Because the LDS teaches that it was Michael who was put on Earth as Adam, and Michael was one of three gods, they have their Adam-God doctrine. Adam is said to be the incarnation of a god who is ‘related’ to man. Brigham Young said on April 9, 1852 “When our father Adam came into the Garden of Eden, he came into it with a celestial body, and brought Eve, one of his wives, with him. He helped to make and organize this world. He is Michael, the Archangel, the Ancient of Days about whom holy men have spoken – He is our Father and our God, and the only God with whom we have to do… the earth was organized by three distinct characters, namely Elohim, Jehovah and Michael, these three forming a quorum… (Journal of Discourses 1:50-51). All of that, however, is denied as being official LDS doctrine.

The LDS speaks of “the law of eternal progression” which is also necessary to understand in order to answer the question. The basic principle of the law of eternal progression was stated by their fifth President, Lorenzo Snow who is famous for the following couplet: “As man now is, God once was; as God now is, man may be3” That's in the LDS magazine Ensign, May 1977 page 49.

The LDS believes in a hierarchy of various gods and goddesses, some who rank much higher than others. There is Elohim and his goddess wife who birthed Jehovah as their first-born spirit baby; Jehovah then created our universe but had to be born as the man Jesus to progress his plan of salvation. All Mormons believe they were once born as spirit babies to their own god and goddess parents, and if they do as Jesus did, being obedient to the Mormon faith on earth and being married, they could attain the highest level of the kingdom and eventually get their own planet to populate with spirit children who will later become mortal.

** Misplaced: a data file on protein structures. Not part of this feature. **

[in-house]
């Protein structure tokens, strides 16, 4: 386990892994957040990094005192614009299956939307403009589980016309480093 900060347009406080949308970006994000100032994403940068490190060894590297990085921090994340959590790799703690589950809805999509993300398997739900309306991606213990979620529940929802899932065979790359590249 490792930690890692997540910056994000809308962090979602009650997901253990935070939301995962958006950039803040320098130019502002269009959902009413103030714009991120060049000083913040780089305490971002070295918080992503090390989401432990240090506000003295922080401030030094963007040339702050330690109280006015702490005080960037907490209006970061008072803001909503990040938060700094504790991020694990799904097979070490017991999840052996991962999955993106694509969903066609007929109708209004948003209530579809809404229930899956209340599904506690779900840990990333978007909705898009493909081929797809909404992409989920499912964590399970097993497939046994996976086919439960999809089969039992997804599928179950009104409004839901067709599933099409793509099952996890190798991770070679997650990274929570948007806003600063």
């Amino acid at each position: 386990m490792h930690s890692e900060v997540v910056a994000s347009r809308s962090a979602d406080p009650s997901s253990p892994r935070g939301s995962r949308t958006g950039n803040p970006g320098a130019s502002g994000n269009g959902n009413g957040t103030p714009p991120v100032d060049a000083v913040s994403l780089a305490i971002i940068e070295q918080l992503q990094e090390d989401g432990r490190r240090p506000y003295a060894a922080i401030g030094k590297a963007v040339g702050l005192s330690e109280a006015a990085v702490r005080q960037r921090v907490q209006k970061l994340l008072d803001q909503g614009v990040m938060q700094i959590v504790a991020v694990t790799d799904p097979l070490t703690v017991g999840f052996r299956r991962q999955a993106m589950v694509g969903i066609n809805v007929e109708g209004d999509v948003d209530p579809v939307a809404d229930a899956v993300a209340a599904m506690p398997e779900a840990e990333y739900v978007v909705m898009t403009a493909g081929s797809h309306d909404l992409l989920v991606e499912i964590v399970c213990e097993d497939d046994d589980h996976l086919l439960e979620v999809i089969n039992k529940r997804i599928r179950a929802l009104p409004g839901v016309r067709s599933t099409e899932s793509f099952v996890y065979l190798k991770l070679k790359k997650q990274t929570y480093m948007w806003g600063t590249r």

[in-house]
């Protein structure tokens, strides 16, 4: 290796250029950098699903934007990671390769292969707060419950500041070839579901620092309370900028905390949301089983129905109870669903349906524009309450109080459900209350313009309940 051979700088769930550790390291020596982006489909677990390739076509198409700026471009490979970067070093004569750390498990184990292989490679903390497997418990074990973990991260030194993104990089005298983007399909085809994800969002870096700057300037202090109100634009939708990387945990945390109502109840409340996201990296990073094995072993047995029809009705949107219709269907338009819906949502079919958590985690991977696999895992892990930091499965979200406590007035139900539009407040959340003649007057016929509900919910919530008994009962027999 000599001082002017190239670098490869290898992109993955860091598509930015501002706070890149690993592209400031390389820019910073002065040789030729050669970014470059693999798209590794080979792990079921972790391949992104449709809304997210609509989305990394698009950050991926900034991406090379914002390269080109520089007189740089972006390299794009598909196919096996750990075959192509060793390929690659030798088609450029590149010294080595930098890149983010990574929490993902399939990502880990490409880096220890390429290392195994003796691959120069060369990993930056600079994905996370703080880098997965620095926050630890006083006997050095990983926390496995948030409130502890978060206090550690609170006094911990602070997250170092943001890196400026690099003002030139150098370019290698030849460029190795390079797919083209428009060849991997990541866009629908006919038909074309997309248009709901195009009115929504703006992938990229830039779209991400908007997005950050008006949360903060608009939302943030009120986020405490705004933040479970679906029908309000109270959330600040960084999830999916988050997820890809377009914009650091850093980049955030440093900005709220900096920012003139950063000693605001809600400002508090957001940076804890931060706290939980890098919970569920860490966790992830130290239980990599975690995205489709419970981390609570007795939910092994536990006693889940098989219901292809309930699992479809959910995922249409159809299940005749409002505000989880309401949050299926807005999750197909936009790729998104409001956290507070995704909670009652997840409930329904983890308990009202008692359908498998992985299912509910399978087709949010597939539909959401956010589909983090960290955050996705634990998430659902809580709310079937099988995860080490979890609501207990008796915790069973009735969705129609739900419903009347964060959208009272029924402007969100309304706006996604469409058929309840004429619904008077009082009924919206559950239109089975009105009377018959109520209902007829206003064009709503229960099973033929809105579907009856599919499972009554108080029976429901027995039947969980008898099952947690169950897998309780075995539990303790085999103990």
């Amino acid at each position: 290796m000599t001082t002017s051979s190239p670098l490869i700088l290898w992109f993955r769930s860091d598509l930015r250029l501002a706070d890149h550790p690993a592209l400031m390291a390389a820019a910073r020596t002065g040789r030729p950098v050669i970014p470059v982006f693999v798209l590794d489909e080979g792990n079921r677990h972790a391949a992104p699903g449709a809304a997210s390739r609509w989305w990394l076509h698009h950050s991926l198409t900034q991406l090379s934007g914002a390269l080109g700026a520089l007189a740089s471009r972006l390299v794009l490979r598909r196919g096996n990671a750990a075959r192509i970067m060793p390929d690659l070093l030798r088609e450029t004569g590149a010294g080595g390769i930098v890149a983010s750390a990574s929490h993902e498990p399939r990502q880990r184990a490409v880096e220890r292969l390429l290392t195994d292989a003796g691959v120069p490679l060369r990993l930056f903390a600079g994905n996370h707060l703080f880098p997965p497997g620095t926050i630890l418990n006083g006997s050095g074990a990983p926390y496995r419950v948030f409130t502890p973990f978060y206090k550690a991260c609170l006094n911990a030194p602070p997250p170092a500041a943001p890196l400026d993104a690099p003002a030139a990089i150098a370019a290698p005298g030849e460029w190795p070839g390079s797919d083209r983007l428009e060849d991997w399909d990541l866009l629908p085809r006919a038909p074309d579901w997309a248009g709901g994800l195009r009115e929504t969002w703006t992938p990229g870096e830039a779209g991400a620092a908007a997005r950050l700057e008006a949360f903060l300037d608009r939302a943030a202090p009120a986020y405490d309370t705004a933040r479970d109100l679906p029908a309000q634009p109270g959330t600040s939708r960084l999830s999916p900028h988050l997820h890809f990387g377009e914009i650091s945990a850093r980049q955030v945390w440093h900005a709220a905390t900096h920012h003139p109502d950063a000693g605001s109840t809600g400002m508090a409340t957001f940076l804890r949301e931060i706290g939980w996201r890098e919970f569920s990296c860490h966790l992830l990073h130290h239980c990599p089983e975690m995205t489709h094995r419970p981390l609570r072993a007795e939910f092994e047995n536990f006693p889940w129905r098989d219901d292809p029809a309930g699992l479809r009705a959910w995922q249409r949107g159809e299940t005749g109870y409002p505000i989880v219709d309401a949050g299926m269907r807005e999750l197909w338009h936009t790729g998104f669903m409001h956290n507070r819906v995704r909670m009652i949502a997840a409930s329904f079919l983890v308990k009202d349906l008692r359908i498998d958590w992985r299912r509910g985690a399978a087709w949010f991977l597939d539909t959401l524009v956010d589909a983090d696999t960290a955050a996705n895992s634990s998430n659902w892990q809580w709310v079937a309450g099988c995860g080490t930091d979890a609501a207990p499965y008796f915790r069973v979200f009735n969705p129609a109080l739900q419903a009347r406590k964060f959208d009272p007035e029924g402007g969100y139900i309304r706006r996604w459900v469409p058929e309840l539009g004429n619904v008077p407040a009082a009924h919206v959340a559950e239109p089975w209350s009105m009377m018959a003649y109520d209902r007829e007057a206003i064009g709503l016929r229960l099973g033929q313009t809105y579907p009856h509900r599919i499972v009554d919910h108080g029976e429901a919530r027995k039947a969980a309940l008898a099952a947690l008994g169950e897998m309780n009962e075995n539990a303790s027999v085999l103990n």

When it was time for Elohim to prepare the earth for occupancy, the HEAD OF THE GODS called a Council of the gods and there the gods agreed the plan for earth should be Jehovah's plan. Notice plural gods?
References - LDS Journal of Discourses Vol. 6 pp 3-5; The Seer by LDS Apostle Orson Pratt, pp 37-38; Mormon Doctrine by LDS Apostle Bruce R McConkie pp 163-164; Doctrines of Salvation by LDS prophet Joseph F. Smith, Vol 1 pp 64-66.

Now, if the LDS response to all this is to say such ideas are not doctrine, there’s no point in anybody doing any verbatim quotations from documents because those will simply be dismissed as unofficial writings, or statements. But what cannot be denied is that the LDS way of thinking about God, and gods, means there is a massive semantics problem here, which is why I said at the start, "Well, that depends which God you mean."

  • 4
    Michael was one of three gods no LDS don't teach that, see christianity.stackexchange.com/q/4766/22319, nor is there specific doctrine about Elohim and his goddess wife who birthed Jehovah as their first-born spirit baby, and the LDS only believe in one God see christianity.stackexchange.com/questions/55135/…
    – depperm
    Commented Jan 24, 2023 at 15:39
  • 1
    @depperm I found the following article where Mormonism denies Jesus Christ was begotten by the Holy Spirit. How do you reconcile your claims with the Bible? thirdmill.org/answers/answer.asp/file/40532
    – Mr. Bond
    Commented Jan 24, 2023 at 22:01
  • 3
    @Mr.Bond you found an article about Mormonism (third mill is not an official or unofficial LDS site). If you have an additional question ask it on the site, not in the comments
    – depperm
    Commented Jan 25, 2023 at 11:33